This article has a weird back story so bear with me! I was just relaxing one evening and looking through my notifications and noticed I had a new follower on Twitter. Now I usually am quite curious about people who follow me on Twitter. I wonder if they don’t know me personally then I wonder which bit of random content bought them to me. So I begin to head down the so-called rabbit hole which led me to somewhere rather interesting.

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Mobile Game Review: Good Knight Story

Ever gotten back from a night on the town and completely forgotten everything? Well, you’re not the only one, as in today’s review, we follow the adventures of a Knight who cannot remember what happened in the past 24 hours. In a tale of hearty antics and drinks galore, Good Knight Story takes us through a puzzle story featuring a knight, a Leprechaun and lots of really angry innkeepers, kings and monsters. Who ever would have put those lot together? But how well does this Android and iOS title play? What does it do different to similar games in the genre? Read on for our full review.

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Mobile Game Review: Looney Tunes World of Mayhem

When I go looking for a new game, I am often on the lookout for new and novel ideas. Perhaps a rarely- or never-seen-before mechanic; or how about something which captivates on an already engaging mechanic and makes it truly spectacular? That’s my usual tastes, so it was my surprise when I found my thumb itching to press the “Download” button for Looney Tunes World of Mayhem, of which there is very little of new, or never seen before, or even improvement on mechanics. However, if there’s one thing that definitely made me click onto it, it was the Looney Tunes brand itself. Sometimes, brand awareness really is best – And here is what I think about World of Mayhem.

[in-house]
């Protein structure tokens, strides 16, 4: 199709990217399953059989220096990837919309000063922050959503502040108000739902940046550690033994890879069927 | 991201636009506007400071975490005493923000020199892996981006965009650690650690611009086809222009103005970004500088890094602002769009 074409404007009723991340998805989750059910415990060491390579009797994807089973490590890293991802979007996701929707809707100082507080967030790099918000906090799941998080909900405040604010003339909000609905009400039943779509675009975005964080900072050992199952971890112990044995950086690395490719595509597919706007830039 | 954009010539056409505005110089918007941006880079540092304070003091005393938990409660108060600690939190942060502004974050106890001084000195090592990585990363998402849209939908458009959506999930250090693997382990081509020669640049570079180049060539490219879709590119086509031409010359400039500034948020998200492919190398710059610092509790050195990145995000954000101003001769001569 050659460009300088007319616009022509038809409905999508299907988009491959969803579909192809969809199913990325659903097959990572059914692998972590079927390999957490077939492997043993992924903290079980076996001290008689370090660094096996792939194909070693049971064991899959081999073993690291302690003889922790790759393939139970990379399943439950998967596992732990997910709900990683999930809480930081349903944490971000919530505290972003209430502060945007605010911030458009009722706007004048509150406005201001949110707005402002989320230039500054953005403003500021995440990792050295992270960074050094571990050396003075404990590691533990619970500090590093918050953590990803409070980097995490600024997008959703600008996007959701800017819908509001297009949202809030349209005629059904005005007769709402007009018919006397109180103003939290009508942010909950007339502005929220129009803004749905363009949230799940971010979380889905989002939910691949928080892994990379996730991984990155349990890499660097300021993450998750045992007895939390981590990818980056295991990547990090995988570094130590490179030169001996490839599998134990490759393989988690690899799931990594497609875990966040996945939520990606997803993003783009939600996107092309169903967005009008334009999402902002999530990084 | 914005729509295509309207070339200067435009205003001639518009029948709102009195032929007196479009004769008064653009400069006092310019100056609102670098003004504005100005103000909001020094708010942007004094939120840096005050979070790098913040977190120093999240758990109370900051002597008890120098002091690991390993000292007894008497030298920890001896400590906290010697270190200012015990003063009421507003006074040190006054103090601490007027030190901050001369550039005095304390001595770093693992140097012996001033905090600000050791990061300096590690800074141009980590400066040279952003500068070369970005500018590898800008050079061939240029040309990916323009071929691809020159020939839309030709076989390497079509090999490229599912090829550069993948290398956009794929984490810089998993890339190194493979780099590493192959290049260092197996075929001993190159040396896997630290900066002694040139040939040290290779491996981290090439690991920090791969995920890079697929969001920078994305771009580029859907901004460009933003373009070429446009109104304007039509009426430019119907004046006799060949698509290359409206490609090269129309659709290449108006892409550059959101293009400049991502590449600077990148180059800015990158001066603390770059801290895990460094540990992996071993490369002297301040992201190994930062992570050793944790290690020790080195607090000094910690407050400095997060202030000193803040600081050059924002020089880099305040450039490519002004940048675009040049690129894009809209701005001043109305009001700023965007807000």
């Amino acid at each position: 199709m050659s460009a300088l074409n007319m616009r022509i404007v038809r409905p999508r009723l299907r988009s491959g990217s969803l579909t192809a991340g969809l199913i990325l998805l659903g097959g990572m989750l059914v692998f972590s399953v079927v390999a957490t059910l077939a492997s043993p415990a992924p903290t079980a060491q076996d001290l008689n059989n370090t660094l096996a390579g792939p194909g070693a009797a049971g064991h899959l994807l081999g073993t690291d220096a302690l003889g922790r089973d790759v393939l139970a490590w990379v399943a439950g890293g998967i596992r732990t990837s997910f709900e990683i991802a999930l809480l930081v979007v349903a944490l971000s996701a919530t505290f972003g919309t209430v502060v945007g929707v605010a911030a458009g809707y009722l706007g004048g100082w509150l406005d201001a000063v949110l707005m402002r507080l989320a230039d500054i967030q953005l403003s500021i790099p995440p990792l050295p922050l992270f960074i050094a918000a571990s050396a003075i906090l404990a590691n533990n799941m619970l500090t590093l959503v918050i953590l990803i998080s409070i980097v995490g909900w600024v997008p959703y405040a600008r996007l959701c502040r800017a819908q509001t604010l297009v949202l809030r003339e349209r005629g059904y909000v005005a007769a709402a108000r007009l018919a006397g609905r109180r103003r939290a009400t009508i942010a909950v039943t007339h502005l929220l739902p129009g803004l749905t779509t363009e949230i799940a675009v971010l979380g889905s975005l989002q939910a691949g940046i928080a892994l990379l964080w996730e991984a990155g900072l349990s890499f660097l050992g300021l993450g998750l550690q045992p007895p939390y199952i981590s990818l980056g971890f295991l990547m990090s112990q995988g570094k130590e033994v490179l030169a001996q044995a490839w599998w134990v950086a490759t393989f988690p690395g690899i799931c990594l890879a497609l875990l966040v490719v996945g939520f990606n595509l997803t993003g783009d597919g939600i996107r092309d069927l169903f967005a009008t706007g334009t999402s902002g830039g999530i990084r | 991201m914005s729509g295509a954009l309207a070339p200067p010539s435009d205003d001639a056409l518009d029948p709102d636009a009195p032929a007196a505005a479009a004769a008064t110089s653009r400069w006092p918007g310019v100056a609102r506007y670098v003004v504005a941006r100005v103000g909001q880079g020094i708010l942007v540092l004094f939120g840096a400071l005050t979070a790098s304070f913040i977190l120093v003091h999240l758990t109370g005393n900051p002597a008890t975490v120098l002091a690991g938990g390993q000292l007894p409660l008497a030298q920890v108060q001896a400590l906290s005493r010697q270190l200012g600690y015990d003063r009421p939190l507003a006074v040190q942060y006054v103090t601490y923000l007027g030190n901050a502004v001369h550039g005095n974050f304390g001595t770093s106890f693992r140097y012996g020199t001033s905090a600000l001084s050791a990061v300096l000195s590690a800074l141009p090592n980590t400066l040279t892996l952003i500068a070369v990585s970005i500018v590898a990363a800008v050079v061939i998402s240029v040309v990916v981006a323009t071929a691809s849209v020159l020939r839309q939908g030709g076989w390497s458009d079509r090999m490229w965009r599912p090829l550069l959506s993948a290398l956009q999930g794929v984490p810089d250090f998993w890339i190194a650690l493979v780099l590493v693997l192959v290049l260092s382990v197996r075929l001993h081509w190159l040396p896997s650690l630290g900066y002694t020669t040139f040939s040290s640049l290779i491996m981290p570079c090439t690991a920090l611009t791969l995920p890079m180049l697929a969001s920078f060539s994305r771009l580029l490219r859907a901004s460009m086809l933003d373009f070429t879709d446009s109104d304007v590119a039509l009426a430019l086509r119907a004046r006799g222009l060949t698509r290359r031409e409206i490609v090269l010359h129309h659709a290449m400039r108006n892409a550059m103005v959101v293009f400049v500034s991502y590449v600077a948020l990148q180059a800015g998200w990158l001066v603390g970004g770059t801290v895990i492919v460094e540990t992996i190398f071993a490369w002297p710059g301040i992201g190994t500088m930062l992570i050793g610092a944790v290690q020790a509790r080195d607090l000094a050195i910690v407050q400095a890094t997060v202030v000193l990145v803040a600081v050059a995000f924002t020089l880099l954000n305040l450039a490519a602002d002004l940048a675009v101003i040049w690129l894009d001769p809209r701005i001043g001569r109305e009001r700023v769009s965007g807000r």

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Dragons Conquer America – Overview

As you might have been able to tell, (due to me actually writing some articles,) I’ve had a bit of time on my hands recently. It’s allowed me the time to catch up with loads of the RPG systems on my to-do list which have included Sins and FAITH. One other on my to-read list was a quick start guide of an RPG published by Burning Games, the same publisher as FAITH. Again this particular PDF was given to us by Burning Games but was available via DriveThruRPG as part of their Kickstarter. Sadly we missed their actual Kickstarter launch but we are happy to say that it was successful at being funded and you can late pledge if this is something that you’re interested in.

This overview is based on this preview version of the game and so the final version is obviously subject to change.

Statistics

Overview

Dragons Conquer America (DCA) originates from a place of history, and is set in Meso-America, around the 1500’s. Although its origins is based in history, it does include fantasy elements. The explorer Christopher Columbus died years ago, after discovering the West Indies, or what most people then called the “New World”. The first settlers came to the “New World” armed with guns, whilst dragons conquered the easternmost islands. They lived with knowledge that there was a larger continent to the West and although their coasts had been sailed no major mainland exploration has overcome the war like tribes.

Play system

It has the same system to FAITH, in that it uses a standard set of poker cards to resolve actions. However, instead of requiring all 52 you only need numbers 1 (Ace) to 6 and one Joker. You can also use dice to play. If you’re using dice it is recommended that you have a pool of 25 D6 dice, consisting of four main colours (6 in each colour to represent the suits and one for the joker) per 3 players at the table. It’s advisable that dice be the same size, weight and feel because they will be drawn blind from a bag to simulate a hand of cards.

The Spirit in the sky

The game also contains a source of magic that revolves around religion, this is called Spirit. Players use Spirit to cast spells in aid to help dispatch their foes. To gain Spirit you must perform rituals and during these rituals you may choose to try and “transcend” which can then add to or remove spirit based on the success or failure of a check. Players keep a total of what spirit points they think they have and the GM keeps a true total, being the only person who knows the outcome of the transcendence check. The Rituals are aimed to work with all types of religion depending on the character. Some of the Rituals are on the passive path of praying all day, resisting temptation for the vows you have take, and endurance where you have forgone the comfort of food, water or rest to the more violent blood letting (cutting ones self), sacrifice and of course fighting and killing heretics. This sounds all like some excellent Role Play opportunities to me.